Control systems are the systems that produce the desired amount of output by controlling the input parameters. A control system can be simple and complex. A complex control system needs to be reduced to simpler models for ease of analysis. There are three mathematical modeling procedures used, they are:

- Differential equation model
- Transfer function model
- State-space model

The differential equation model is specially discussed in this article.

Consider the below circuit (Figure. 1). The circuit consists of a capacitor $C$, a resistor $R$ of certain Ohms, an Inductor $L$, and a current *I* flowing in the circuit. ${V}_{i}$ and ${V}_{o}$ represent the input and output voltages respectively.

Using the mesh analysis, the mesh equation for the above circuit can be written as,

${V}_{i}=Ri+L\frac{di}{dt}+{V}_{o}......\left(3\right)$

The relation between voltage and current for a capacitor is given by,

$i=C\frac{d{V}_{o}}{dt}......\left(4\right)$

Therefore substituting equation $\left(4\right)$ in equation $\left(3\right)$ gives,

${V}_{i}=R\left(C\frac{d{V}_{o}}{dt}\right)+L\frac{d}{dt}\left(C\frac{d{V}_{o}}{dt}\right)+{V}_{o}......\left(5\right)$

Or, ${V}_{i}=RC\frac{d{V}_{o}}{dt}+LC\frac{{d}^{2}{V}_{o}}{d{t}^{2}}+{V}_{o}......\left(6\right)$

Dividing equation $\left(6\right)$ by $LC$ gives,

${V}_{i}\left(\frac{1}{LC}\right)=\left(\frac{R}{L}\right)\frac{d{V}_{o}}{dt}+\frac{{d}^{2}{V}_{o}}{d{t}^{2}}+\left(\frac{1}{LC}\right){V}_{o}......\left(7\right)$

Rearranging equation $\left(7\right)$ gives,

$\frac{{d}^{2}{V}_{o}}{d{t}^{2}}+\left(\frac{R}{L}\right)\frac{d{V}_{o}}{dt}+\left(\frac{1}{LC}\right){V}_{o}=\left(\frac{1}{LC}\right){V}_{i}......\left(8\right)$

The equation $\left(8\right)$ thus represents a simple control system circuit into a second order differential equation.

Now, from elementary mathematics, applying Laplace theorem in both the sides of equation $\left(8\right)$ gives,

${s}^{2}{V}_{o}\left(s\right)+\left(\frac{sR}{L}\right){V}_{o}\left(s\right)+\left(\frac{1}{LC}\right){V}_{o}\left(s\right)=\left(\frac{1}{LC}\right){V}_{i}\left(s\right)......\left(9\right)$

$\Rightarrow \left\{{s}^{2}+\left(\frac{R}{L}\right)s+\frac{1}{LC}\right\}{V}_{o}\left(s\right)=\left(\frac{1}{LC}\right){V}_{i}\left(s\right)......\left(10\right)$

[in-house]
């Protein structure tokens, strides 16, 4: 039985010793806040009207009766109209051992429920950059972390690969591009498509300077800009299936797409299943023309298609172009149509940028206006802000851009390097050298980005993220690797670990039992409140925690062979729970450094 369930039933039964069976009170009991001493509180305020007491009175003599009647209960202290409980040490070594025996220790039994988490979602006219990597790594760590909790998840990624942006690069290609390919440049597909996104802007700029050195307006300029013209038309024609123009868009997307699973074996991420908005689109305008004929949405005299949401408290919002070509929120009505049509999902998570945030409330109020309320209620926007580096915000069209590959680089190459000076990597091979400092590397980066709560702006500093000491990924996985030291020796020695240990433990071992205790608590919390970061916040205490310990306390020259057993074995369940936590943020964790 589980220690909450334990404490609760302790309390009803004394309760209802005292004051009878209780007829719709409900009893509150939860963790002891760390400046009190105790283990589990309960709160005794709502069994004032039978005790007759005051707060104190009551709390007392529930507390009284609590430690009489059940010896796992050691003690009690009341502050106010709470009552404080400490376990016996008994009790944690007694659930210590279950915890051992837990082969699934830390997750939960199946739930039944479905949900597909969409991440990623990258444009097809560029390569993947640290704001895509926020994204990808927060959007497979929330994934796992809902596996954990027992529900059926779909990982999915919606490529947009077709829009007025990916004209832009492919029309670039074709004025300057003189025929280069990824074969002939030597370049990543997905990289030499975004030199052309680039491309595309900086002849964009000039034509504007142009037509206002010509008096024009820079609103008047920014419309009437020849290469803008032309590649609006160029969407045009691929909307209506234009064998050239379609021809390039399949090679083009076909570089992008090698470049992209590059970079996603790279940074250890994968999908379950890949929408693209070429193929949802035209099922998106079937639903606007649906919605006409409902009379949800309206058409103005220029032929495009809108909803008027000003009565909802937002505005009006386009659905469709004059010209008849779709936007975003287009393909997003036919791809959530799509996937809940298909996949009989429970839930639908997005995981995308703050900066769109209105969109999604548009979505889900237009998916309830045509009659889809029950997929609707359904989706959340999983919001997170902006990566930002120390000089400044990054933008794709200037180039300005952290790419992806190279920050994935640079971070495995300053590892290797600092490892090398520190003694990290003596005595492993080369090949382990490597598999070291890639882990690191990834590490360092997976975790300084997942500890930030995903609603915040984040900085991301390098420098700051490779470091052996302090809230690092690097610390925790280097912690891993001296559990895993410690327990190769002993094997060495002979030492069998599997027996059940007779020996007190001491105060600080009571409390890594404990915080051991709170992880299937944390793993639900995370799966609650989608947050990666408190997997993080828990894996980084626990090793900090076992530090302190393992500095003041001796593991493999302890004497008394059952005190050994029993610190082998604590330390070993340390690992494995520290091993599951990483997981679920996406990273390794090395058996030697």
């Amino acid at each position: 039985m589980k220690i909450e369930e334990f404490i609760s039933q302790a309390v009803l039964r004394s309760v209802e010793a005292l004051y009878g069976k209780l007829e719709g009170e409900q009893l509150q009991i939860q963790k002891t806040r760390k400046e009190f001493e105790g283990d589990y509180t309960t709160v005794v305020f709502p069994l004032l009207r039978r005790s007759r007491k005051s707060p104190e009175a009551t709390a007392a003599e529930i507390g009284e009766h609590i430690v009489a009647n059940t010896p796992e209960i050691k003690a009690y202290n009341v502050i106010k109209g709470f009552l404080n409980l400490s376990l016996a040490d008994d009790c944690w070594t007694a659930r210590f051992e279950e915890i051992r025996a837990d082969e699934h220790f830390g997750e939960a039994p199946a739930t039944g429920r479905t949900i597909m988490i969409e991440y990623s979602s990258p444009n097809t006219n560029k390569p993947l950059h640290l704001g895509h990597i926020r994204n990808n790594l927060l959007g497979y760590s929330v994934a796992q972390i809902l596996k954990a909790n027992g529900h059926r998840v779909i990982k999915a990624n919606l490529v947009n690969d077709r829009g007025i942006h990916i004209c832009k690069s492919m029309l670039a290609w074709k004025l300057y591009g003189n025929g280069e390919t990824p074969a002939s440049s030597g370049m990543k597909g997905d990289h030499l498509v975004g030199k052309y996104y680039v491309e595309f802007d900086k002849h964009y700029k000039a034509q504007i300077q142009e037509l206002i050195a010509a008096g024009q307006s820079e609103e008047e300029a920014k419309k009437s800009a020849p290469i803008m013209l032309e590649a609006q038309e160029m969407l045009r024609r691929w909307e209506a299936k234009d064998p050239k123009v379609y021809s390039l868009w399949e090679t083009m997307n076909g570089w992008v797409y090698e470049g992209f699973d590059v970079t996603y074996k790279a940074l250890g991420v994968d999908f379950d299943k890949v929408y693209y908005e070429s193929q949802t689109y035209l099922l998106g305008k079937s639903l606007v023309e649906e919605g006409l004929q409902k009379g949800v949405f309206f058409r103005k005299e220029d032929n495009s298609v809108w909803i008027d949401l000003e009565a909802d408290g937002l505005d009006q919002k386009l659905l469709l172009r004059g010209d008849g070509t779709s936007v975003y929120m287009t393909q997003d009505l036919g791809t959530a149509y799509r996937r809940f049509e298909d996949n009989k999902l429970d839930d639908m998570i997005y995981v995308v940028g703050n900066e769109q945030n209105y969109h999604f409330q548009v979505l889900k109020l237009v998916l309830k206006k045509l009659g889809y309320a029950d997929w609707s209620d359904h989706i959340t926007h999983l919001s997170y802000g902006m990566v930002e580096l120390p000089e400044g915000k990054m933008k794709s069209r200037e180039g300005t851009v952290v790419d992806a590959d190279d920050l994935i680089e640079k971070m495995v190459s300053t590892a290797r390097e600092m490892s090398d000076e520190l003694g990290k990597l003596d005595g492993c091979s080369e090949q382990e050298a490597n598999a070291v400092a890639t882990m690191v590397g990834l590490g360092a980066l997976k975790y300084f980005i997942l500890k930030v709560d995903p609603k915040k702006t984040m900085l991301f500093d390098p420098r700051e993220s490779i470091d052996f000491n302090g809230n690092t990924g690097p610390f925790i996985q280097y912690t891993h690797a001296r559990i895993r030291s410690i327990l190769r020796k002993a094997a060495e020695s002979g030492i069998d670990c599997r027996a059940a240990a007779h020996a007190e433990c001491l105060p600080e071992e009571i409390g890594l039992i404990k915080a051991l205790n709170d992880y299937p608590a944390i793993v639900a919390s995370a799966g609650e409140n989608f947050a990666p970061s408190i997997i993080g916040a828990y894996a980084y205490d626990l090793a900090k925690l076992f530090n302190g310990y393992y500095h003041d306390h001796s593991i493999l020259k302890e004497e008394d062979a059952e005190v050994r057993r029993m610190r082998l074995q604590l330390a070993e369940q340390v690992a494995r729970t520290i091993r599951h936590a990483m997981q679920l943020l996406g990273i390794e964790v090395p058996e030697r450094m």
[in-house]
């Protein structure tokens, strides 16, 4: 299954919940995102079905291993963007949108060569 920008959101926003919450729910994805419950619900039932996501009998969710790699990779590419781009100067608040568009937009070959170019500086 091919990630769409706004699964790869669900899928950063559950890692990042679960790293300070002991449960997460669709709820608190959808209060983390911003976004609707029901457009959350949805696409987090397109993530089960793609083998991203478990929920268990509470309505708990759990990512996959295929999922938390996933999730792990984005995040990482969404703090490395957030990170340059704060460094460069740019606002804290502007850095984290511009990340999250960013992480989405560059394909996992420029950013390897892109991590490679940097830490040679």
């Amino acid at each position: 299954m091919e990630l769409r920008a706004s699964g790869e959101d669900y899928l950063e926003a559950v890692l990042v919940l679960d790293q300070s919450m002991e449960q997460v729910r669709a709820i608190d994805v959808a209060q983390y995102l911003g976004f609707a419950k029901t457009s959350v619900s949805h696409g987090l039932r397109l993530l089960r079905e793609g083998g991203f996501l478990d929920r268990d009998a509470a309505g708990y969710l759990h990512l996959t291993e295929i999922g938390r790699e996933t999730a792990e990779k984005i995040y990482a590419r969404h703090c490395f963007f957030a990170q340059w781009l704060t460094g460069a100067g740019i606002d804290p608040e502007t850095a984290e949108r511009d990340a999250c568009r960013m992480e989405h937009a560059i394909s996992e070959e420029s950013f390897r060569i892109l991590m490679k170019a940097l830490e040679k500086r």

$\Rightarrow \frac{{V}_{o}\left(s\right)}{{V}_{i}\left(s\right)}=\frac{{\displaystyle \frac{1}{LC}}}{{s}^{2}+\left({\displaystyle \frac{R}{L}}\right)s+{\displaystyle \frac{1}{LC}}}......\left(11\right)$

Equation $\left(11\right)$ is known as the transfer function of the control system, the solution of which can be done using the convolution theorem.

## Context and Applications

The topic is widely taught in various undergraduate and postgraduate degree courses of:

- Bachelors of Technology (Electronics Engineering)
- Bachelors of Technology (Mechanical Engineering)
- Master of Technology (Control System Engineering)
- Master of Science (Mathematics)

## Practice Problems

Q 1. In which of the following areas is Laplace transform important?

- Analysis of harmonic and vibration systems
- Analysis of LTIS
- Control system analysis
- All of these

Answer: Option d

Explanation: The Laplace transform is important in areas like control system analysis, analysis of harmonic systems and vibration analysis, and LTIS.

Q 2. Which of the following transforms in mathematics maps a t-domain function in the frequency domain?

- Laplace transforms
- Fourier transforms
- Hankel transforms
- Both a and b

Answer: Option d

Explanation: The Laplace transforms and Fourier transforms maps a given t-domain function into a frequency domain.

Q 3. Which of the following is the Laplace transform of $\mathrm{sin}\left(\varnothing t\right)$?

a. $\frac{s}{{s}^{2}+{\varnothing}^{2}}$

b. $\frac{\varnothing}{{s}^{2}+{\varnothing}^{2}}$

c. $\frac{\varnothing}{{s}^{2}-{\varnothing}^{2}}$

d. $\frac{s}{{s}^{2}-{\varnothing}^{2}}$

Answer: Option b

Explanation: The correct Laplace transform of $\mathrm{sin}\left(\varnothing t\right)$ is $\frac{\varnothing}{{s}^{2}+{\varnothing}^{2}}$

Q 4. What is $s$ in Laplace transforms?

a. $s=\psi $ a real-valued parameter

b. $s=a{y}^{2}$ a parabolic parameter

c. $s=\psi +\mathrm{i\omega}$ a complex parameter

d. $s=\mathrm{i\omega}$ an imaginary parameter

Answer: Option c

Explanation: The $s$ in the s-domain analysis or Laplace transforms denotes a complex parameter or plane given by $s=\psi +\mathrm{i\omega}$.

Q 5. What are the characteristics of a real-time signal acquired by sensors?

- They are time domain based
- They are frequency domain based
- Both a and b
- They are filtered signals without noises

Answer: Option a

Explanation: The characteristics of a real-time signal acquired by a sensor is that the signals are time domain-based, shown as signal vs time in a graphical representation.